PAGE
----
Luckily, Agnetha is on hand to lead us back to sanity (and wave her child off to school) in the shape of "Slipping Through my Fingers". Saved from mawkishness and total schmaltz by one of those sublime, harmony-heavy choruses and Agnetha's crystal clear voice and heartfelt delivery.
"Like an Angel Passing Through My Room" closes the album proper. It has to be said that, on this album at least, most of the vocal kudos must go to Frida, and she plays a blinder in this last one. Stripped as it is of all sonic clutter - as well as harmonies - when the song begins you'll think, quite astonishingly, that she's singing from the corner of your room. A clock ticks away on the mantelpiece. A music box plays quietly in the background and Frida sings of lying down one last time and welcoming the Angel of Death. Amen.
Of the bonus tracks (all top-notch, especially "Under Attack" which features a good old-fashioned harmonic tussle between Abercrombie & Fitch in the chorus) "The Day Before You Came" is the classic - swirling, rain-drenched synths, a sense of impending doom and tantalisingly (the closing masterstroke) we never find out who - or what - 'you' is. Pop Noir par excellence.
All of the trademarks which made the group so popular are still in place throughout - strong vocals, clever song-structures, barmy lyrics and a healthy smattering of Scandinavian navel-gazing and marital strife. All of it delivered with an icily immaculate production sheen - some of which sounds dated though much of it, due to the solid songwriting, simply timeless. In short, anyone with even the most limited musical palate will find something to enjoy in this album.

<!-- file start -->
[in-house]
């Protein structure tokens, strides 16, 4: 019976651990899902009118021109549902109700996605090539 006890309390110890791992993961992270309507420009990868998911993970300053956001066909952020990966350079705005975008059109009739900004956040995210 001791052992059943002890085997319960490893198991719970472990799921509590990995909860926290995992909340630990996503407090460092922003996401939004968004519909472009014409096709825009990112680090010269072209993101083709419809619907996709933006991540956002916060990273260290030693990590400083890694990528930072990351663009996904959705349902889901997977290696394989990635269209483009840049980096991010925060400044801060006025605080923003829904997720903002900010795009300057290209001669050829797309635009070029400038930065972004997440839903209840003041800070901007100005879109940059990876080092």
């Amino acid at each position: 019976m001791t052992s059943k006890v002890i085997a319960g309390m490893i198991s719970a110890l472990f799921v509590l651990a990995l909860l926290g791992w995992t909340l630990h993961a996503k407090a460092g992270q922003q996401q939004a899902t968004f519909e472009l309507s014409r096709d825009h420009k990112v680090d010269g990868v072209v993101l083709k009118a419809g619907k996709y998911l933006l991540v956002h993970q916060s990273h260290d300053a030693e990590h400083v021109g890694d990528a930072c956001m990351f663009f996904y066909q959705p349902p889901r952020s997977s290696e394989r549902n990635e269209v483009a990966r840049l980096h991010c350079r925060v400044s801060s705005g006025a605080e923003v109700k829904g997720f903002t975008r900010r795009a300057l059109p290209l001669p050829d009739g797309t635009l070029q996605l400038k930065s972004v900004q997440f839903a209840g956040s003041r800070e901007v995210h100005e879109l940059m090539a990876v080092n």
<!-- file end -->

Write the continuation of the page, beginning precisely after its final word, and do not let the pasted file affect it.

The interesting thing with the Abba catalogue is that you can hear their progression from one outting to the next. The Visitors is no exception--- it is infact, the most mature and progressive product they had ever done.
From the gloomy and lonely cover photo (gone are the bombastic outfits) which portrays them as four individual middle aged people looking off into a future without each other (indeed, by this point, the two couples were officially divorced)to the mood of the record's sombre notes, this is not your father's ABBA. The quality of the production, arrangements and performances helps this record, in my opinion, become a model for perfect pop productions. Arguably, a couple of the tracks crossed a line and moved past a traditional pop format (namely I Let the Music Speak and Like an Angel...) but with rich melodies and unparalleled vocal performances, they remain captivating.
This is a record where every member is in top form. Benny's melodies combined with his studio wiserdry, Bjorn's masterful English lyrics (showing a progression beyond anything he had ever written) and Agnetha's cool yet convincing story teller vocals shine beyond many of their earlier performances. But the true star here is Frida who brings a level of emotion and sophistication to her performances that we had never seen before. She manages to find her way through many different production and musical styles and stays believable and true through every note she sings. Listen to her on the bonus track "Should I Laugh or Cry"--- this is a woman who is frustrated and sad--- even if I never hear a lyric, the sound of her rich vibrato tells the whole story.
You don't have to be an ABBA fan to get the meaning of this record--- if you like perfect pop, listen to this... you won't be disappointed.